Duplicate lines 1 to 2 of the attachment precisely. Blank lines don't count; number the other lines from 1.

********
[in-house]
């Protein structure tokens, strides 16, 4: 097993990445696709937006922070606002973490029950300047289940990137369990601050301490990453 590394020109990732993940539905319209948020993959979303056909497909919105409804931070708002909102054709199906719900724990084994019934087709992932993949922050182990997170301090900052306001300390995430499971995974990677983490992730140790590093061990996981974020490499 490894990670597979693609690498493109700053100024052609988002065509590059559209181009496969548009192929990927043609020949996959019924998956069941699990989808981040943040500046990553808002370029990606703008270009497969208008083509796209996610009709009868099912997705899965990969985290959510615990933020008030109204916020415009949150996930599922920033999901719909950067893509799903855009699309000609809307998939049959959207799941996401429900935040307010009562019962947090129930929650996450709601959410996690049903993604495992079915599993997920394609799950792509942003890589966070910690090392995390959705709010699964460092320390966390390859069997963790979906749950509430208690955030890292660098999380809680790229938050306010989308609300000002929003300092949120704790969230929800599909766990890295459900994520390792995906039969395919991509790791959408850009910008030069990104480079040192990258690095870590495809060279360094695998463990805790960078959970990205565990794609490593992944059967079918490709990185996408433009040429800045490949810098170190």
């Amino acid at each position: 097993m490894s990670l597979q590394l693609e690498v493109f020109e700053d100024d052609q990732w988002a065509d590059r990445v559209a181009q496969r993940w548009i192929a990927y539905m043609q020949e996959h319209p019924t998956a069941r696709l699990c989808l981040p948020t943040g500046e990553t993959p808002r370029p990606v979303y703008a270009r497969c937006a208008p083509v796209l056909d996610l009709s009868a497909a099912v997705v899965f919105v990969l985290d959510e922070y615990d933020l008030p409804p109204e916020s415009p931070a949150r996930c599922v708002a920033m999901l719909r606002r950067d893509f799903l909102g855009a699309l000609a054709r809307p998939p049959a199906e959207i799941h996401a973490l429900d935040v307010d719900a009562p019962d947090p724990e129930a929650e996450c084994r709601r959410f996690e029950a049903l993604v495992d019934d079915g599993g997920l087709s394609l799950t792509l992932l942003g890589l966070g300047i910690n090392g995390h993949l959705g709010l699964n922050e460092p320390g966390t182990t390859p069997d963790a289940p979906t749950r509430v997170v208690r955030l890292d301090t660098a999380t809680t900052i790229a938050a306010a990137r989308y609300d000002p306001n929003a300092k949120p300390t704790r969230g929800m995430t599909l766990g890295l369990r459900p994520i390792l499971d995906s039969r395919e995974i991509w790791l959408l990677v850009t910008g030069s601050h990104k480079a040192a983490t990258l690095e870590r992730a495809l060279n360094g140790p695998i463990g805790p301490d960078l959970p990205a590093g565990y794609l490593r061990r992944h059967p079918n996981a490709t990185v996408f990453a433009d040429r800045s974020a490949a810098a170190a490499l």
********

[in-house]
């Protein structure tokens, strides 16, 4: 097993990445696709937006922070606002973490029950300047289940990137369990601050301490990453 590394020109990732993940539905319209948020993959979303056909497909919105409804931070708002909102054709199906719900724990084994019934087709992932993949922050182990997170301090900052306001300390995430499971995974990677983490992730140790590093061990996981974020490499 490894990670597979693609690498493109700053100024052609988002065509590059559209181009496969548009192929990927043609020949996959019924998956069941699990989808981040943040500046990553808002370029990606703008270009497969208008083509796209996610009709009868099912997705899965990969985290959510615990933020008030109204916020415009949150996930599922920033999901719909950067893509799903855009699309000609809307998939049959959207799941996401429900935040307010009562019962947090129930929650996450709601959410996690049903993604495992079915599993997920394609799950792509942003890589966070910690090392995390959705709010699964460092320390966390390859069997963790979906749950509430208690955030890292660098999380809680790229938050306010989308609300000002929003300092949120704790969230929800599909766990890295459900994520390792995906039969395919991509790791959408850009910008030069990104480079040192990258690095870590495809060279360094695998463990805790960078959970990205565990794609490593992944059967079918490709990185996408433009040429800045490949810098170190």